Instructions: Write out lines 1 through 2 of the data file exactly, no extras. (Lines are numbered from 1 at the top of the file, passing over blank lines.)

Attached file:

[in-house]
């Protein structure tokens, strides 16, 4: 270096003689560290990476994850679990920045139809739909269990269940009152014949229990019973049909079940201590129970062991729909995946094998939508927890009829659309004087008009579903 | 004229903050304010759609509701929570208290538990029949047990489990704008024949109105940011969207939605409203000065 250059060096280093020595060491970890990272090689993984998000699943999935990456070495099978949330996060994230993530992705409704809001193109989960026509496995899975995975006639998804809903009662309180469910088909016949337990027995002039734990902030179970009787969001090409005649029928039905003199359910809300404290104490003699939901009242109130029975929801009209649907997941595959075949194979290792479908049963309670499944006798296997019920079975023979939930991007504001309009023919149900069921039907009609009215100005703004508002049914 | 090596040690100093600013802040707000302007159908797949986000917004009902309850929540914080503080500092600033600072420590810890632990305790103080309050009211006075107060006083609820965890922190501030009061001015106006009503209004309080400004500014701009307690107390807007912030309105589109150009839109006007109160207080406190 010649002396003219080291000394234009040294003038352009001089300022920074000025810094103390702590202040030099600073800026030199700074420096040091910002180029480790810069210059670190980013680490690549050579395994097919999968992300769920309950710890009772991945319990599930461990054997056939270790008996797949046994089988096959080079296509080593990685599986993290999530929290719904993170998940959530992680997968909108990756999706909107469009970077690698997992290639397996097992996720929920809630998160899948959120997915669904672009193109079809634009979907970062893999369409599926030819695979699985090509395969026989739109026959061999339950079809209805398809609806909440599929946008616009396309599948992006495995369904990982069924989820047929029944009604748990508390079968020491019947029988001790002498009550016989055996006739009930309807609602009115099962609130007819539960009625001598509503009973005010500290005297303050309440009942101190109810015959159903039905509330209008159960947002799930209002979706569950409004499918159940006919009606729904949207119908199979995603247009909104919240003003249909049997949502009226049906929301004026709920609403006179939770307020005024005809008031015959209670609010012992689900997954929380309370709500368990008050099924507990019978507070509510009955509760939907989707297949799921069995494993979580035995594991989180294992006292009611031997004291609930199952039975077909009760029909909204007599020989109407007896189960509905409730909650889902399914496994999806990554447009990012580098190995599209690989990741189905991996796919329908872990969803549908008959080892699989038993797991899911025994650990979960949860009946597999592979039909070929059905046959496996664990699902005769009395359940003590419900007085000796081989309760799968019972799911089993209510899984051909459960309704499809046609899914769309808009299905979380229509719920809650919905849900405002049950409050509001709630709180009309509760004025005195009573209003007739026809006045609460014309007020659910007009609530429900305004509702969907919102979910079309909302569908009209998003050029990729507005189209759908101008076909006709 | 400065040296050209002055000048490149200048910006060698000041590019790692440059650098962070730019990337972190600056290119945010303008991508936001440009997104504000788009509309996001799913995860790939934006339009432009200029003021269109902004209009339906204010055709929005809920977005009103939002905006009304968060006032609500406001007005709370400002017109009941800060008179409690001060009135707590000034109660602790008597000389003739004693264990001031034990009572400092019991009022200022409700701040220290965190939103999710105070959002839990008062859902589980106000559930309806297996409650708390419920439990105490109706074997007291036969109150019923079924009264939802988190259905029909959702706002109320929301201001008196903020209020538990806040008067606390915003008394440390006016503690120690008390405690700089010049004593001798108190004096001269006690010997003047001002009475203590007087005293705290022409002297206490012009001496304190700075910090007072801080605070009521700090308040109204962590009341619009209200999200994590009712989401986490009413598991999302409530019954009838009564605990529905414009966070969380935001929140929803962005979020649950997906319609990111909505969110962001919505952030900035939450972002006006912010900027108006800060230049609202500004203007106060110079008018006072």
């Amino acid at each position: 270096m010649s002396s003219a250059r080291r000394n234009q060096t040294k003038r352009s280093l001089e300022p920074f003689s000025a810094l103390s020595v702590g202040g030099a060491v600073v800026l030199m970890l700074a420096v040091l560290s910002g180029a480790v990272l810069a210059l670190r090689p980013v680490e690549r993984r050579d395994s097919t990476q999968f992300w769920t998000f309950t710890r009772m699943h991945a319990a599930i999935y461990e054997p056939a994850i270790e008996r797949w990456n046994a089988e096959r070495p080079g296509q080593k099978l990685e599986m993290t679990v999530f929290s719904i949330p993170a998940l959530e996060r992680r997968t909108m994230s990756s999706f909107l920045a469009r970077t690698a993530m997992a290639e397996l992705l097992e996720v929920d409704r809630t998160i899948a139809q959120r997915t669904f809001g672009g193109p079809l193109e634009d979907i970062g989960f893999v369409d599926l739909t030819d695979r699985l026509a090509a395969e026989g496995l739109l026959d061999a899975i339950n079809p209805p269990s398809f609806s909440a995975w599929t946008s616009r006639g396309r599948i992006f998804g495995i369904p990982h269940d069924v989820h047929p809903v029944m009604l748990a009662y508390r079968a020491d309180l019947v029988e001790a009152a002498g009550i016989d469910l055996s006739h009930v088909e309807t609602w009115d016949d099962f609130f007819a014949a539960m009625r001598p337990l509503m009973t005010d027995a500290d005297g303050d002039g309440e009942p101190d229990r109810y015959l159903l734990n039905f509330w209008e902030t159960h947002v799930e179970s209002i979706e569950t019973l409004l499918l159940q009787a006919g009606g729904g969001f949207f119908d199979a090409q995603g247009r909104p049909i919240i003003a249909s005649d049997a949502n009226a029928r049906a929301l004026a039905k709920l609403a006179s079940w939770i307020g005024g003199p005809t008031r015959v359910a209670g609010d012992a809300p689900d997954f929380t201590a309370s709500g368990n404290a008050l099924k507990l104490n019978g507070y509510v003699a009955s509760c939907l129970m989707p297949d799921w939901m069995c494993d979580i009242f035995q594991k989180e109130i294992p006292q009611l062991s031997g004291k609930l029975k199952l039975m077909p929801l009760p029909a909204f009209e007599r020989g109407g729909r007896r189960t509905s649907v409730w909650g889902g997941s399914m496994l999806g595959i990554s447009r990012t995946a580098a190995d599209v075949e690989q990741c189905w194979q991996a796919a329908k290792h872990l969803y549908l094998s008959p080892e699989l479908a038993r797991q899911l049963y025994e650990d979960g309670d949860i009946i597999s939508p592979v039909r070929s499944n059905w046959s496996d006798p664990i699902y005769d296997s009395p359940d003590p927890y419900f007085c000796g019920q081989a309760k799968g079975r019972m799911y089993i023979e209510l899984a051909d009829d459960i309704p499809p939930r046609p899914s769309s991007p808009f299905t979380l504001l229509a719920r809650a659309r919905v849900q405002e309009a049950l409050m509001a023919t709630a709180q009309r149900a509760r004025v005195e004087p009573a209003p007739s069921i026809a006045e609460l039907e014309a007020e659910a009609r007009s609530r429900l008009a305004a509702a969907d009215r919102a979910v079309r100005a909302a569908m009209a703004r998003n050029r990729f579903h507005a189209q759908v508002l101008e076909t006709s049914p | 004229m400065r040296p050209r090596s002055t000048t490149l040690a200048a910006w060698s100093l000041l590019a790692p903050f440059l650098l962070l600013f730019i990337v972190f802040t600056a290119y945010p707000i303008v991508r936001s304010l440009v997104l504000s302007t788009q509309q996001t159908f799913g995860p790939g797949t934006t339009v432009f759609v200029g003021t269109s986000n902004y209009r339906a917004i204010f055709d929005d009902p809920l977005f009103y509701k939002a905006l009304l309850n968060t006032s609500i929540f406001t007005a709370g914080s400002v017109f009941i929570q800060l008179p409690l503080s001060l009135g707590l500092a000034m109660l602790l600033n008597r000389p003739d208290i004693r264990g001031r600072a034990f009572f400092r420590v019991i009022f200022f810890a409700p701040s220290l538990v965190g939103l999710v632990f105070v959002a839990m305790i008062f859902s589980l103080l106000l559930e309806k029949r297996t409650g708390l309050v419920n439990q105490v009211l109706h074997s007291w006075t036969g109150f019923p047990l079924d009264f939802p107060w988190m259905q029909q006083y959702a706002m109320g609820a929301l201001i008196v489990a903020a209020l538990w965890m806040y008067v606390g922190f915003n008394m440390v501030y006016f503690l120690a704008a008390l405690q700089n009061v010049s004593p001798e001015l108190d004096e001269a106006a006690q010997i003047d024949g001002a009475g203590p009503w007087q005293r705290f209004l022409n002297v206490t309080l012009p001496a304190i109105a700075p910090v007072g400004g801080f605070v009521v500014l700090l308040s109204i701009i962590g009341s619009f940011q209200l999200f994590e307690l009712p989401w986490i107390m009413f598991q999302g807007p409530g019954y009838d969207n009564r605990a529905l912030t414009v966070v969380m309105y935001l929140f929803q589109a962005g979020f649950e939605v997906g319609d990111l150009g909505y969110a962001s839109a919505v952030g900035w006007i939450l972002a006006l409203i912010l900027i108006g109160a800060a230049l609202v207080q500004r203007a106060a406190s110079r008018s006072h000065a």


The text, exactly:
[in-house]
């Protein structure tokens, strides 16, 4: 270096003689560290990476994850679990920045139809739909269990269940009152014949229990019973049909079940201590129970062991729909995946094998939508927890009829659309004087008009579903 | 004229903050304010759609509701929570208290538990029949047990489990704008024949109105940011969207939605409203000065 250059060096280093020595060491970890990272090689993984998000699943999935990456070495099978949330996060994230993530992705409704809001193109989960026509496995899975995975006639998804809903009662309180469910088909016949337990027995002039734990902030179970009787969001090409005649029928039905003199359910809300404290104490003699939901009242109130029975929801009209649907997941595959075949194979290792479908049963309670499944006798296997019920079975023979939930991007504001309009023919149900069921039907009609009215100005703004508002049914 | 090596040690100093600013802040707000302007159908797949986000917004009902309850929540914080503080500092600033600072420590810890632990305790103080309050009211006075107060006083609820965890922190501030009061001015106006009503209004309080400004500014701009307690107390807007912030309105589109150009839109006007109160207080406190 010649002396003219080291000394234009040294003038352009001089300022920074000025810094103390702590202040030099600073800026030199700074420096040091910002180029480790810069210059670190980013680490690549050579395994097919999968992300769920309950710890009772991945319990599930461990054997056939270790008996797949046994089988096959080079296509080593990685599986993290999530929290719904993170998940959530992680997968909108990756999706909107469009970077690698997992290639397996097992996720929920809630998160899948959120997915669904672009193109079809634009979907970062893999369409599926030819695979699985090509395969026989739109026959061999339950079809209805398809609806909440599929946008616009396309599948992006495995369904990982069924989820047929029944009604748990508390079968020491019947029988001790002498009550016989055996006739009930309807609602009115099962609130007819539960009625001598509503009973005010500290005297303050309440009942101190109810015959159903039905509330209008159960947002799930209002979706569950409004499918159940006919009606729904949207119908199979995603247009909104919240003003249909049997949502009226049906929301004026709920609403006179939770307020005024005809008031015959209670609010012992689900997954929380309370709500368990008050099924507990019978507070509510009955509760939907989707297949799921069995494993979580035995594991989180294992006292009611031997004291609930199952039975077909009760029909909204007599020989109407007896189960509905409730909650889902399914496994999806990554447009990012580098190995599209690989990741189905991996796919329908872990969803549908008959080892699989038993797991899911025994650990979960949860009946597999592979039909070929059905046959496996664990699902005769009395359940003590419900007085000796081989309760799968019972799911089993209510899984051909459960309704499809046609899914769309808009299905979380229509719920809650919905849900405002049950409050509001709630709180009309509760004025005195009573209003007739026809006045609460014309007020659910007009609530429900305004509702969907919102979910079309909302569908009209998003050029990729507005189209759908101008076909006709 | 400065040296050209002055000048490149200048910006060698000041590019790692440059650098962070730019990337972190600056290119945010303008991508936001440009997104504000788009509309996001799913995860790939934006339009432009200029003021269109902004209009339906204010055709929005809920977005009103939002905006009304968060006032609500406001007005709370400002017109009941800060008179409690001060009135707590000034109660602790008597000389003739004693264990001031034990009572400092019991009022200022409700701040220290965190939103999710105070959002839990008062859902589980106000559930309806297996409650708390419920439990105490109706074997007291036969109150019923079924009264939802988190259905029909959702706002109320929301201001008196903020209020538990806040008067606390915003008394440390006016503690120690008390405690700089010049004593001798108190004096001269006690010997003047001002009475203590007087005293705290022409002297206490012009001496304190700075910090007072801080605070009521700090308040109204962590009341619009209200999200994590009712989401986490009413598991999302409530019954009838009564605990529905414009966070969380935001929140929803962005979020649950997906319609990111909505969110962001919505952030900035939450972002006006912010900027108006800060230049609202500004203007106060110079008018006072």